|T-38 in "Aggressor" paint.|
As the USAF finalizes the capabilities it wants for the T-X, more manufacturers are deciding to forego license-building proven designs and will offer "clean sheet" designs instead.
Boeing, which has partnered up with Swedish-based Saab, was the first to do this. This despite the initial rumors of a "downgraded" Gripen being used as the basis.
Northrop Grumman, soon after taking the lead over from its partner, BAE, has decided that it will also develop a clean sheet design instead of offering a version of BAE's Hawk. While some were rather surprised by this announcement, one has to wonder what chances Northrop Grumman/BAE really had with the 40-year-old Hawk.
|KAI's T-50 Golden Eagle|
Lockheed Martin will wait until the actual statement of requirements are released before it puts forward one design or the other. Undoubtedly, there is pressure to keep with the T-50 design after S. Korea has ordered 40 F-35 Lightning IIs.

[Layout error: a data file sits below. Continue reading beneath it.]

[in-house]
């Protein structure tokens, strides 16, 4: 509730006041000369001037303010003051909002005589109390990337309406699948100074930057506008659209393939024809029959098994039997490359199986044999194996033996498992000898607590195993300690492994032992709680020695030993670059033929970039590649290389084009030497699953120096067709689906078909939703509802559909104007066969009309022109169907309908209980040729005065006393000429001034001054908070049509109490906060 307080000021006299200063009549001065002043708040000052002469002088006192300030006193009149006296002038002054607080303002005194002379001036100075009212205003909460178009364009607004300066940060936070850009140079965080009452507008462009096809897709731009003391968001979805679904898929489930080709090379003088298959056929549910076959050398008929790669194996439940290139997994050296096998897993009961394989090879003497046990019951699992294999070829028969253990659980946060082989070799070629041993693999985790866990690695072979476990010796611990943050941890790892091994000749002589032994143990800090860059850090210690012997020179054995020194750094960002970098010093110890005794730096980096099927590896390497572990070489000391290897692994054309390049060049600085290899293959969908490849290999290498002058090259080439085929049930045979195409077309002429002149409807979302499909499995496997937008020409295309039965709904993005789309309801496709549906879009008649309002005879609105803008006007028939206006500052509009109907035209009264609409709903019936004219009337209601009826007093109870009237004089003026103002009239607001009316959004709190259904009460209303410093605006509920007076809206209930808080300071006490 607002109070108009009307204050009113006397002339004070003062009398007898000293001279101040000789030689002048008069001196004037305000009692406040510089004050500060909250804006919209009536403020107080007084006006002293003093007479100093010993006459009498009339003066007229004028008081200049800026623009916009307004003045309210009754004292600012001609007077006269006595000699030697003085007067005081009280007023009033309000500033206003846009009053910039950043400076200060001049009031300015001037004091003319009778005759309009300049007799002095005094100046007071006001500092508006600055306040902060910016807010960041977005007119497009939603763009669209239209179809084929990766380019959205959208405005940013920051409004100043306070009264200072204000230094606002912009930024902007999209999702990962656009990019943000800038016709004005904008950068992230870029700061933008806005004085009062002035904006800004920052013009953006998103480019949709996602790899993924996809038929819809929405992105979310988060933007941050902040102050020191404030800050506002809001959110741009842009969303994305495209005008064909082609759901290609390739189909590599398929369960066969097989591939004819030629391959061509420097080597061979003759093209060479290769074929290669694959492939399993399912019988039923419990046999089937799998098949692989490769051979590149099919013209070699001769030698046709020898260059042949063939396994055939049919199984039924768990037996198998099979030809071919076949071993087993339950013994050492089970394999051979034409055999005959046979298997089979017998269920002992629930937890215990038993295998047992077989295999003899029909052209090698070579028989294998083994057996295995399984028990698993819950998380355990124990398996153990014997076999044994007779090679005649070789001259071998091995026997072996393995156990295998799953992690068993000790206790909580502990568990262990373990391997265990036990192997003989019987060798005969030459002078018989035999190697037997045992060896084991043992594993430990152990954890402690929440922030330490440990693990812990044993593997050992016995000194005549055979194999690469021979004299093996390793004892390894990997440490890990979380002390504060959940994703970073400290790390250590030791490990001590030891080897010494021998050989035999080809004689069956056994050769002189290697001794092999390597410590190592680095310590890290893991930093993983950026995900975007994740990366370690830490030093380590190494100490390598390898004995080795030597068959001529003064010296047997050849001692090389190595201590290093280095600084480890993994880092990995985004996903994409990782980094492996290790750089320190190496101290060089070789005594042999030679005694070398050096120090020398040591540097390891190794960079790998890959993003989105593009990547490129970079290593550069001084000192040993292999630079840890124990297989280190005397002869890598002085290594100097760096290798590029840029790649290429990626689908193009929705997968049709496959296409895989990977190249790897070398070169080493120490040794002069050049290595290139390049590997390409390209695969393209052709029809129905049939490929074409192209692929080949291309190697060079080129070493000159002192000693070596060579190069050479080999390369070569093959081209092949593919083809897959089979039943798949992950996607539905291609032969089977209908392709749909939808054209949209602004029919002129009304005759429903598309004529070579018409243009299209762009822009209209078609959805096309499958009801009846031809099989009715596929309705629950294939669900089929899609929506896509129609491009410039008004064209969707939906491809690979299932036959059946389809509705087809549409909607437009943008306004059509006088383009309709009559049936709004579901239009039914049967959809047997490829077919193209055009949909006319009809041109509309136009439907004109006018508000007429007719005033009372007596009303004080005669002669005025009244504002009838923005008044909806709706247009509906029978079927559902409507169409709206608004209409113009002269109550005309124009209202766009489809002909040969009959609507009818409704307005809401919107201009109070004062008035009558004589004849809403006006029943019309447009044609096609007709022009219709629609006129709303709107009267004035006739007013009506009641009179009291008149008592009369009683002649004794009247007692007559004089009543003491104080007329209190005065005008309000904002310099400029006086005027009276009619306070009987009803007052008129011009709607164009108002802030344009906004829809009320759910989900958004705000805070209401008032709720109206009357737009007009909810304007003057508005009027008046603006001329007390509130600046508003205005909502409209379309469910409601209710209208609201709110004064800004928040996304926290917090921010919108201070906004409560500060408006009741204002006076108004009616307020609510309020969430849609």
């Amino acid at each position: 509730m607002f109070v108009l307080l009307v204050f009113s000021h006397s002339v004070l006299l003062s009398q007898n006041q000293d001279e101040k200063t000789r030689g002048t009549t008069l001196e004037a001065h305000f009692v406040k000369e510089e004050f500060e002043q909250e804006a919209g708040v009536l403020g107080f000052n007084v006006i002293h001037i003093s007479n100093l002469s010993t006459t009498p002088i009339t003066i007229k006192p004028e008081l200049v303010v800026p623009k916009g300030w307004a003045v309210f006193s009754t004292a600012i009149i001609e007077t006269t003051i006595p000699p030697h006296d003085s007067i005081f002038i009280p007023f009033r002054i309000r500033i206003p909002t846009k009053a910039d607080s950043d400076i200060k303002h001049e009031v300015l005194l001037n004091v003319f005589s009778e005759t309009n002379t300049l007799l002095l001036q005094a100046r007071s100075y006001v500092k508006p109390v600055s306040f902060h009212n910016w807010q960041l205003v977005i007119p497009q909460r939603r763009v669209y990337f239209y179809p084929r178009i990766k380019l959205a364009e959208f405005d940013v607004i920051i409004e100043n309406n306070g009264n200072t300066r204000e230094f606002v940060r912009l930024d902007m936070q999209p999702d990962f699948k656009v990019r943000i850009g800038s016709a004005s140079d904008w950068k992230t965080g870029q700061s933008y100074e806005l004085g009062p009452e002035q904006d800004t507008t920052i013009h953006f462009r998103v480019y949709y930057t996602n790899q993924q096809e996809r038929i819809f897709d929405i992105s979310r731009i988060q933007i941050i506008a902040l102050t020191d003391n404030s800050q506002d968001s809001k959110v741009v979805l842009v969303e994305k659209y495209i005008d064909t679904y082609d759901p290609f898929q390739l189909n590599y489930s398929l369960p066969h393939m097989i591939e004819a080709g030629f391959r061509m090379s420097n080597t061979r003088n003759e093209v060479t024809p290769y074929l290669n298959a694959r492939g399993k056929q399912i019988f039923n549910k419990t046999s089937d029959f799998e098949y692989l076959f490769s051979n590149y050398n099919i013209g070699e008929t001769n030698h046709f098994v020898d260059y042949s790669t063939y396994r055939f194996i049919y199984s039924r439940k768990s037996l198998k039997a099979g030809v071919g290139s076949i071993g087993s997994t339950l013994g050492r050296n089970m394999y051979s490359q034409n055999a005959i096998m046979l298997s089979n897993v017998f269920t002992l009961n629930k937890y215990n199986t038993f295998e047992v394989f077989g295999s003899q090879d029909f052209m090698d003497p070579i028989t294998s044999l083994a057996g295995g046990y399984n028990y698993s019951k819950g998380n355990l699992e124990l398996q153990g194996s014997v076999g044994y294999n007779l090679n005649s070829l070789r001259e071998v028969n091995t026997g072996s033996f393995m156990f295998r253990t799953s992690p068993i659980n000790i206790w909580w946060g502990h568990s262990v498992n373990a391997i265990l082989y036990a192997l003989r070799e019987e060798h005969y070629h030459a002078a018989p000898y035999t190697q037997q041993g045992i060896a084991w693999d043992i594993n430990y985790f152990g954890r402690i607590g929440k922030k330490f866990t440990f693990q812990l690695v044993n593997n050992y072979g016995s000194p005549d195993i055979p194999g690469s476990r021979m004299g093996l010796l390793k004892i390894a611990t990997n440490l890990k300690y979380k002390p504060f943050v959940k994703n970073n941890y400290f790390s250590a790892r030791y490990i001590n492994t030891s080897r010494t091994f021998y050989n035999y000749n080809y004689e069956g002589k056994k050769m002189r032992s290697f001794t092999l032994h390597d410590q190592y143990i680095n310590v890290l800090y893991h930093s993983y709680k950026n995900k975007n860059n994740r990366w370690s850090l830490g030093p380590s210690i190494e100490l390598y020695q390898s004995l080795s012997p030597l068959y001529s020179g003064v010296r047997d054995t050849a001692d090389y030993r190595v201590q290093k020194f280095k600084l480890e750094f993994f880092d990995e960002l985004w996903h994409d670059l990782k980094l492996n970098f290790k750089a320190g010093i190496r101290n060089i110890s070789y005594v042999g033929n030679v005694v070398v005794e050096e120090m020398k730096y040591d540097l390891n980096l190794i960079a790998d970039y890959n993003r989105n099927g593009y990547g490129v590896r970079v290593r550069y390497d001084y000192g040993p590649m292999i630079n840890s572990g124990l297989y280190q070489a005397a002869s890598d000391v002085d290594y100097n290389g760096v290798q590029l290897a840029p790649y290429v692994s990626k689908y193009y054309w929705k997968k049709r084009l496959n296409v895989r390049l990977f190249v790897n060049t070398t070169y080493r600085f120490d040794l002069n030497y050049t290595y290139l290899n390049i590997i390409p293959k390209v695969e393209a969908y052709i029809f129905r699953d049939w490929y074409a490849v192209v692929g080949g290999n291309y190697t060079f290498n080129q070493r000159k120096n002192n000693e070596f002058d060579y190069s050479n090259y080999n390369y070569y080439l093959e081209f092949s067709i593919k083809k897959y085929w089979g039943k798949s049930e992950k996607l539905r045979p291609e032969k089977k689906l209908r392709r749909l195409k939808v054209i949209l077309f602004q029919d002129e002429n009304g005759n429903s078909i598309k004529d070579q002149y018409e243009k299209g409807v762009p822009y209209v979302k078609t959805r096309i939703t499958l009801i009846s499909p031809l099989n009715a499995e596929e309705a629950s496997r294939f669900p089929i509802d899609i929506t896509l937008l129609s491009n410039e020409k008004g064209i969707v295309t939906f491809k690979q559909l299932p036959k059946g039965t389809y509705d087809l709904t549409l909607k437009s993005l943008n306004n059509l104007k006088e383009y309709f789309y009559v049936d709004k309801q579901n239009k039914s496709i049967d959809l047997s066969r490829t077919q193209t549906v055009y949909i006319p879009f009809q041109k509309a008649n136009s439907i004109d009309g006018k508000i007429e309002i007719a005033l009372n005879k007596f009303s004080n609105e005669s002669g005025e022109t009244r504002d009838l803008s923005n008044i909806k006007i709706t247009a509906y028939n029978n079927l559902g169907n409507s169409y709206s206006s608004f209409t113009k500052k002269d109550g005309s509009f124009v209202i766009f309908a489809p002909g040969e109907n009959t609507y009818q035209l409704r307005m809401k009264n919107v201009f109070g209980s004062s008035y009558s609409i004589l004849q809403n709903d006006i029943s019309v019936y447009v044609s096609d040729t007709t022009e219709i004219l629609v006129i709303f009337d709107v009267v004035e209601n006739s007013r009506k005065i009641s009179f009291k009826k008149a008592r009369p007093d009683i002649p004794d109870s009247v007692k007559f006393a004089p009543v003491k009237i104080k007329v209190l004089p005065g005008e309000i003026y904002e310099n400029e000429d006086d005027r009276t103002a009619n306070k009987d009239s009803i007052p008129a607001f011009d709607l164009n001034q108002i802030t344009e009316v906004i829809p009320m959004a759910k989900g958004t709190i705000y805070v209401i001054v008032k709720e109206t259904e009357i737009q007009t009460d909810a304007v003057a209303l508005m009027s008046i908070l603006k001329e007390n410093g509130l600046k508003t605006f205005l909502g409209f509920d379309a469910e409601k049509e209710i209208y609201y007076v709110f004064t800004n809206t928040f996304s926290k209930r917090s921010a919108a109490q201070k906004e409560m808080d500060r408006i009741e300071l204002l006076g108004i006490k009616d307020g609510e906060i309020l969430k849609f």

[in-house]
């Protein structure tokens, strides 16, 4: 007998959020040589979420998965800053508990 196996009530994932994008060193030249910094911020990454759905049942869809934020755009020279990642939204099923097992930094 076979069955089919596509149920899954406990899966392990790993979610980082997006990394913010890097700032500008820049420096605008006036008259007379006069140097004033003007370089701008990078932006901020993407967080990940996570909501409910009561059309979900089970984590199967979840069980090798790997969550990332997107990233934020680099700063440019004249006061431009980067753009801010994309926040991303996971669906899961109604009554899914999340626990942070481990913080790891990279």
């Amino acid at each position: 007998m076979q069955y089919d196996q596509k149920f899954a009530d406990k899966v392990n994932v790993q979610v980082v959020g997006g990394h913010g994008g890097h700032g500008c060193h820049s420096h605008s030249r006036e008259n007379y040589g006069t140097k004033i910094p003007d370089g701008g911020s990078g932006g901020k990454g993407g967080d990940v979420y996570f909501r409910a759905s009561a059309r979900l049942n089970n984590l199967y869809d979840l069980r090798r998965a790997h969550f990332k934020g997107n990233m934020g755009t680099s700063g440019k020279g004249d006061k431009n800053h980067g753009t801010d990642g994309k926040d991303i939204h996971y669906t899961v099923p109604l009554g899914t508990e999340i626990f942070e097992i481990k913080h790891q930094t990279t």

General Dynamics is still offering up a version of the Alenia Aermaccchi M-346 Master. Given that the M-346 is based on the Russian Yakovlev Yak-130, it may not be the most palatable option. It also lacks the sheer lobbying power of its competitors.
|Textron AirLand Scorpion|
The big unknown so far is what the requirements will actually be. While the program is intended to procure only 350 aircraft, their is potential for a lot more. Foreign sales are almost a certainty, and there is certainly a need for an aircraft to provide an "aggressor role" for the USAF's fighter aircraft.
While the USAF pursues mega-buck aircraft like the JSF, there is still a market for lightweight, low-cost fighters. Friendly nations that do not have the funds (or the security clearance) to buy high-end fighter aircraft still need an option. Do not forget that the T-38's sibling, the F-5 Freedom Fighter, was meant to be just that.
With Saab/Boeing, Northrop Grumman, and possibly even Lockheed Martin going forth with clean sheet designs, there could very well be more to the T-X than a simple trainer.